Trump Election Results Lawsuits Don’t Have a lot of Good Evidence

On Tuesday night, Kayleigh McEnany, the White House press secretary, appeared on Fox News addressing the question of proof of fraud. “We keep hearing the drum beat of where is the evidence,” Ms. McEnany said, holding up a thick stack of documents. The documents, she claimed, were more than 200 pages of “sworn affidavits from real people” about to be filed in yet another case.

That case was filed on Wednesday in a federal court in Michigan and closely mirrored Mr. Kallman’s state court case. But while the Trump campaign had promised “shocking” evidence of misconduct in Detroit, the affidavits Ms. McEnany touted turned out to be largely a grab bag of complaints by Republican poll watchers who felt uncomfortable in Detroit or who said local elections officials had treated them unkindly.

One poll watcher, for example, claimed that workers in Detroit were wearing clothes with Black Lives Matter logos. Another claimed that the public address system the poll workers were using was “distracting.”

A third poll watcher seemed not to like the looks that she was getting. “I felt intimidated by union people who were staring at me,” she said.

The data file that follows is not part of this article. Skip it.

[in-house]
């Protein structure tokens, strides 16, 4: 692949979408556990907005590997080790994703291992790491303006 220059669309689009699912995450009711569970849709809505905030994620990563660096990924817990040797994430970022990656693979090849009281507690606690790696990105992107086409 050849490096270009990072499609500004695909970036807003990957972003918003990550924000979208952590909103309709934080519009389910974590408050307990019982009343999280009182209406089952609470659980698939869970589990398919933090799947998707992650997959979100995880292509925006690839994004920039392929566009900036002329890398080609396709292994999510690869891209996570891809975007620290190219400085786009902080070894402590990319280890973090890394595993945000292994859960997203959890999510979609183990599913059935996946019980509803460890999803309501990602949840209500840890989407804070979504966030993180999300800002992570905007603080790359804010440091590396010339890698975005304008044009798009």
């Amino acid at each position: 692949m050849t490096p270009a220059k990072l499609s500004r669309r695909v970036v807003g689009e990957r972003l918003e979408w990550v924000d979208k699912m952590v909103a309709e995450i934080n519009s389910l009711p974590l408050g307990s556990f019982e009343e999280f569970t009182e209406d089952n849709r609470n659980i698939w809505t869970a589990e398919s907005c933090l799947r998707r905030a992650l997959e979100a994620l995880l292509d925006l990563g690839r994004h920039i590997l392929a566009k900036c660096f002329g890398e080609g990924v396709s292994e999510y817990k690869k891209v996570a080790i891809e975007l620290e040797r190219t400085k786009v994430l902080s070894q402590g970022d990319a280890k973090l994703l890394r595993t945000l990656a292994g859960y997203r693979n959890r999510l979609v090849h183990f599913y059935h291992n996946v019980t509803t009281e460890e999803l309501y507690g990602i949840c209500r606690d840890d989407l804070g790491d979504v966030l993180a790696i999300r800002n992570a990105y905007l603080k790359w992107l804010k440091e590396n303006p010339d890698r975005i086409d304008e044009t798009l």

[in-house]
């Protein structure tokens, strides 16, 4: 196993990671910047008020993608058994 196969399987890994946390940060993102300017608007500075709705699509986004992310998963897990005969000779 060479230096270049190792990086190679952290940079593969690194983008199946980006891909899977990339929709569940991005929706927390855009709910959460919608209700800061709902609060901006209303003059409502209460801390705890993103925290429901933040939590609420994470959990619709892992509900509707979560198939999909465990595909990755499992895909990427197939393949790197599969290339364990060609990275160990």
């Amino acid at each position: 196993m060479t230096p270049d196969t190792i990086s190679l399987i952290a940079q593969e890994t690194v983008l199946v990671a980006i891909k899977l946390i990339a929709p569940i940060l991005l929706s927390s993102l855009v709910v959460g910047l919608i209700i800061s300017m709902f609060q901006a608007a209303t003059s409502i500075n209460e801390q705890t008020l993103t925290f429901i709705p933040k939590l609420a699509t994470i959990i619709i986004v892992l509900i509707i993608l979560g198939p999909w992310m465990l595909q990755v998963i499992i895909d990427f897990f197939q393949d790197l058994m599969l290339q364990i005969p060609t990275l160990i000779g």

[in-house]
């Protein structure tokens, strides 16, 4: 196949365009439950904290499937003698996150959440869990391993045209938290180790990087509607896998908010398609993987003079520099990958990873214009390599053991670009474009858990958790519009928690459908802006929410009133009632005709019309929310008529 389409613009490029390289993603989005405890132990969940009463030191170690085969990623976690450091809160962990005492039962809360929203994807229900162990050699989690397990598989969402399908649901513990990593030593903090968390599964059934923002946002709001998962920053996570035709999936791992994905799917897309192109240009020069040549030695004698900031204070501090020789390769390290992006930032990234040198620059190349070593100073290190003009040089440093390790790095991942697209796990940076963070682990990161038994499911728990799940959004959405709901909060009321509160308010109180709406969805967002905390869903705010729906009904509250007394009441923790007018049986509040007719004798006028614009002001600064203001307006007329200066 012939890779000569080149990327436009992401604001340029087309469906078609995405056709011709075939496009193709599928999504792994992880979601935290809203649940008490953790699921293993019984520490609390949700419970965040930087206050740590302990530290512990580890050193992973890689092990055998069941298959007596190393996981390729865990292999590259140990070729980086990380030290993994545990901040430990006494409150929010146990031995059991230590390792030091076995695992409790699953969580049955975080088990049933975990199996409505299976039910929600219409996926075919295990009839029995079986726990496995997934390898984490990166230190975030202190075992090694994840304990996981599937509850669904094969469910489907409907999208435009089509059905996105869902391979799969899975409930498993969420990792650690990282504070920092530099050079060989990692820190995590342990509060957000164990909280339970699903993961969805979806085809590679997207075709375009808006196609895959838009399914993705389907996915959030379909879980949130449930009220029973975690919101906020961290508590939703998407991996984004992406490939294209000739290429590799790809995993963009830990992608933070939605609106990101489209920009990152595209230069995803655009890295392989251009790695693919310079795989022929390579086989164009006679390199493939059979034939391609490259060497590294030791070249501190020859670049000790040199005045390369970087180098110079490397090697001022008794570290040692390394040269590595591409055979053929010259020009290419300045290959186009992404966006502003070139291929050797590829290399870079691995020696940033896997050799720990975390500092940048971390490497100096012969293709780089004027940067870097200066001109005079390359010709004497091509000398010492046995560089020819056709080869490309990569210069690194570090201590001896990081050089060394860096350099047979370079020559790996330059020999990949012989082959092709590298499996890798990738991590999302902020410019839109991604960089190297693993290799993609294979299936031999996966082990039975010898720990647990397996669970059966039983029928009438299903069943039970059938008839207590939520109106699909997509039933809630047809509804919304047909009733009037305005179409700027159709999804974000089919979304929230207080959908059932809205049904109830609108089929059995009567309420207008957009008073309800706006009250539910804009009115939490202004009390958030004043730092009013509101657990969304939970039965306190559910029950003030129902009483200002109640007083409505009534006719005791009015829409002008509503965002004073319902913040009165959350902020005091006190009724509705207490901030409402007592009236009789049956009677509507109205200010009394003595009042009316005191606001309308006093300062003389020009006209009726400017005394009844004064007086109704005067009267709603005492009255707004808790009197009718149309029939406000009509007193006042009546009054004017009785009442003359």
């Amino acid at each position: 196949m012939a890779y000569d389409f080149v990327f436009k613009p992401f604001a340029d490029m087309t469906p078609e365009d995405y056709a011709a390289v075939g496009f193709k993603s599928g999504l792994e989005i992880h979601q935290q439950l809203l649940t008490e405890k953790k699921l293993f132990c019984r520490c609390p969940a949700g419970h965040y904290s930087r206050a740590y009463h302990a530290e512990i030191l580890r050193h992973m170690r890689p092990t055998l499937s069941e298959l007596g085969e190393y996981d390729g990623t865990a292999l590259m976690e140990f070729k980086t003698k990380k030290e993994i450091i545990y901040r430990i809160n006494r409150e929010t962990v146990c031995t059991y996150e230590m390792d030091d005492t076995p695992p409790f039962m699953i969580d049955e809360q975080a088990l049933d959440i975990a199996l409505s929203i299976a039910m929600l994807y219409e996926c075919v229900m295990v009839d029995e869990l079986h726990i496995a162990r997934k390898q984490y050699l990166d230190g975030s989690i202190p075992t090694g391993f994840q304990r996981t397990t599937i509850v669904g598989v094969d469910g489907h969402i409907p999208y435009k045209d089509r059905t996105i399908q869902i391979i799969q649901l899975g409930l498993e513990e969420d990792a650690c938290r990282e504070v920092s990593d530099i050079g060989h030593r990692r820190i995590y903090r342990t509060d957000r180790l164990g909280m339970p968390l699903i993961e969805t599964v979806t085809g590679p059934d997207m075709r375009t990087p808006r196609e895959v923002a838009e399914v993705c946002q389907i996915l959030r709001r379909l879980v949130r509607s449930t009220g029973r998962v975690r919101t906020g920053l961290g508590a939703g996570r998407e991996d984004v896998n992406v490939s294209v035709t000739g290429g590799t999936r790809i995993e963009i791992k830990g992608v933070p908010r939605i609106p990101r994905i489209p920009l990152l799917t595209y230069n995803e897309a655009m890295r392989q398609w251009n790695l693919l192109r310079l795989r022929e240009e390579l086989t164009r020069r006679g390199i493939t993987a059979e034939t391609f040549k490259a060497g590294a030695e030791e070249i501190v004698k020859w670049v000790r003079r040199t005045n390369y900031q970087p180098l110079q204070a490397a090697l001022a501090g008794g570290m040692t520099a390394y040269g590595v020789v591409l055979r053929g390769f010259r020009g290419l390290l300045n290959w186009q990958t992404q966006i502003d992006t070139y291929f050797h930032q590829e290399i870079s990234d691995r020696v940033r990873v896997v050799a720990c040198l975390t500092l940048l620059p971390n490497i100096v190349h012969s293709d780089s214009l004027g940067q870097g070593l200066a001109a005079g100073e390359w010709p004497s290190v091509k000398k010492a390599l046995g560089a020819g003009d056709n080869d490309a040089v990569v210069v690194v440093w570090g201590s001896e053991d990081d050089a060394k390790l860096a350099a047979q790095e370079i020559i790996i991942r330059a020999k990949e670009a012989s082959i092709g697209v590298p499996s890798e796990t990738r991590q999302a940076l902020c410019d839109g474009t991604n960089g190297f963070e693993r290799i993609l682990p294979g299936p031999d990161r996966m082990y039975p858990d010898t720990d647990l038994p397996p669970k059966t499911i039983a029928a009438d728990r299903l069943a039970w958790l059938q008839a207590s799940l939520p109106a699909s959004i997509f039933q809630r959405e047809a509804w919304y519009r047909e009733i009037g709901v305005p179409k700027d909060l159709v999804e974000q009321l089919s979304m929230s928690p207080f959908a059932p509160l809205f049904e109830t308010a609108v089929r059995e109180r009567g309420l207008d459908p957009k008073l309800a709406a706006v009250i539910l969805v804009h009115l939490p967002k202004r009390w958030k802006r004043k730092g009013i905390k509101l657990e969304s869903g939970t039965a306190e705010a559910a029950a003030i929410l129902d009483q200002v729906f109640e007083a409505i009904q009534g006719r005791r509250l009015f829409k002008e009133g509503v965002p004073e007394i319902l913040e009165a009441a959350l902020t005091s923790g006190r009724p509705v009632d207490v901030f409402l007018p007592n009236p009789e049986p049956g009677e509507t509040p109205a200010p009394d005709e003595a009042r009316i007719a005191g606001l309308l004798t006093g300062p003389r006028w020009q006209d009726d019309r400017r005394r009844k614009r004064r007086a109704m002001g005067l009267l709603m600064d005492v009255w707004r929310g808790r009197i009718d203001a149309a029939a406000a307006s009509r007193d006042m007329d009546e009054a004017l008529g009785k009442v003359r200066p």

Perhaps the strangest — and the least founded — suit so far was filed on Tuesday in Federal District Court in Williamsport, Pa. The suit was brought by four ordinary citizens — a farmer, a retired pastor, a nurse anesthetist and a corrections officer — who accused state elections officials of cheating during the vote count in several Pennsylvania counties.

Claiming “sufficient evidence” to place in doubt the results of the election, the suit essentially rehashed several arguments that had already been made in previous suits in Pennsylvania. The lawyers who filed it, however, promised something new: to hire an expert who would prove precisely how many “illegal ballots” had been cast through a “sophisticated and groundbreaking” data analysis program.

Lawyers for the state of Pennsylvania immediately ridiculed the idea.

In court papers filed on Wednesday, they dismissed the suit as a group of “unsubstantiated stacked hearsay allegations,” saying it was founded on a “hope that their unidentified expert will analyze data they do not have.”